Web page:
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With courses for more than 90 majors, Penn’s course catalogue can be overwhelming. Here are some recommendations from graduating seniors who have spent the past four years learning to navigate the system.

If you’re looking for courses with real-life application:

Wharton senior Lena Antin’s favorite course at Penn was “Internet Law and Policy” (LGST/OIDD 222), which she took during her junior year. She appreciated her professor’s discussion of net neutrality and its possible implications under the Trump administration.

College senior Jack Bannenberg took many courses in the psychology department at Penn, but especially enjoyed learning about the development of young people during his “Modern Young Adulthood” seminar (PSYC 480) last semester.

To complete his research requirement for the psychology major, Bannenberg took “Sexuality and Attraction” (PSYC 370) which he said was extremely interesting. Assignments included violating social norms in public such as holding doors for people who were far away and speaking loudly over the phone in a quiet library.

Varun Venkatesh, an Engineering senior, said his core Engineering Entrepreneurship classes (EAS545 and EAS546) taught him the necessary skills — legal, marketing, managerial, financial — to achieve his future goal of forming a tech startup.

“There was an ungodly amount of work for [this class]” he said, “but the amount I learned was definitely in proportion.”

If you’re seeking an excellent professor:

To fulfill her natural sciences requirement, Engineering senior Ankita Chadha took “Humans of the Environment” (BIOL 140) with professor Daniel Janzen. Though lacking prior knowledge of biology, she said she adored Janzen’s class because he used his research in the Galapagos Island as a way to enhance their coursework. Every lecture was a story, she said, complete with a lengthy powerpoint with plenty of photos.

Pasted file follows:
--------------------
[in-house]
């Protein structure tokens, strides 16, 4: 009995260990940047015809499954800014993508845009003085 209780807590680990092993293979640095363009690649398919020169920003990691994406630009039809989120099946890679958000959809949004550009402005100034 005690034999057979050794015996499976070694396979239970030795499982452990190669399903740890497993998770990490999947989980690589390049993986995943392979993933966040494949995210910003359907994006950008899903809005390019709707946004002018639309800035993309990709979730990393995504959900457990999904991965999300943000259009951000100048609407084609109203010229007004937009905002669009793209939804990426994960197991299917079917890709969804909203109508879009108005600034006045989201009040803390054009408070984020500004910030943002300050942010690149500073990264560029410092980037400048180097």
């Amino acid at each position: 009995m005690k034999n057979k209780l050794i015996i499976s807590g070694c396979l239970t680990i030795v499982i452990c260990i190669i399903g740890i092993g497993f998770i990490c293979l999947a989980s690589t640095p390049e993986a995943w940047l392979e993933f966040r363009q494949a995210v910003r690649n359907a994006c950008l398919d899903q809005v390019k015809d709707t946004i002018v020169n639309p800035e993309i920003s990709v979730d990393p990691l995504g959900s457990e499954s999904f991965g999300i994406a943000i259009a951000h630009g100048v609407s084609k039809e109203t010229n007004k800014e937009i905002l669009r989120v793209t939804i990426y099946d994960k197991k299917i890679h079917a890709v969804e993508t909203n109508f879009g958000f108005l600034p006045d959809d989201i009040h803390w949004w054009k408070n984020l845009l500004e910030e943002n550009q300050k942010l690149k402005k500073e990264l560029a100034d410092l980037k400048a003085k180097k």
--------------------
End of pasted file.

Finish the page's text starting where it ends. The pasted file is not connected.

Danny Fradin, a senior in the College, praised English Professor Jed Esty for learning all his students’ names in the lecture course entitled “The Twentieth Century” (ENG 104).

He also appreciated that Esty made the dated content more accessible for students.

“It’s not really easy to get people excited about ... things as archaic and kind of out of the normal scope of life as high literature from the early twentieth century,” Fradin said. “But [Etsy] made it really relevant to us.”

If you’re seeking a new interest:

Nursing senior Chad Haddad took his favorite class at Penn, “Intro to Directing” (THAR 121), during the first semester of his freshman year. The course eventually led him to pursue a minor in theater studies.

Haddad said he relished the small class size, as opposed to his large nursing courses, and he welcomed the opportunity to pursue a passion.

Meanwhile, Venkatesh said he had the most fun in “Computer and Information Science” (CIS 110). He liked his professors and appreciated the resources available to him. He added that the course sparked his love of coding and prompted him to take a second level class in the department.

If you want to avoid course regret...

Antin wishes that she took a computer science course, as it seems to be “the new skill that everyone wants you to have.”

Haddad regrets that he was never able to take a fine arts course, as the three-hour courses did not fit into his schedule, and as for Fradin, his lost opportunity was in the sciences. He felt that he might have spent too much time taking liberal arts classes and did not give science a “fair shot.”

Bannenberg said it may have been beneficial for him to take a positive psychology class. While many psychology classes discuss societal ills and human dissatisfaction, positive psychology focuses specifically on promoting “research, training, education, and the dissemination of positive psychology, resilience and grit.”

Chadha said he regrets taken an introductory acting class — “never in my life will I probably get the opportunity to take something like that.”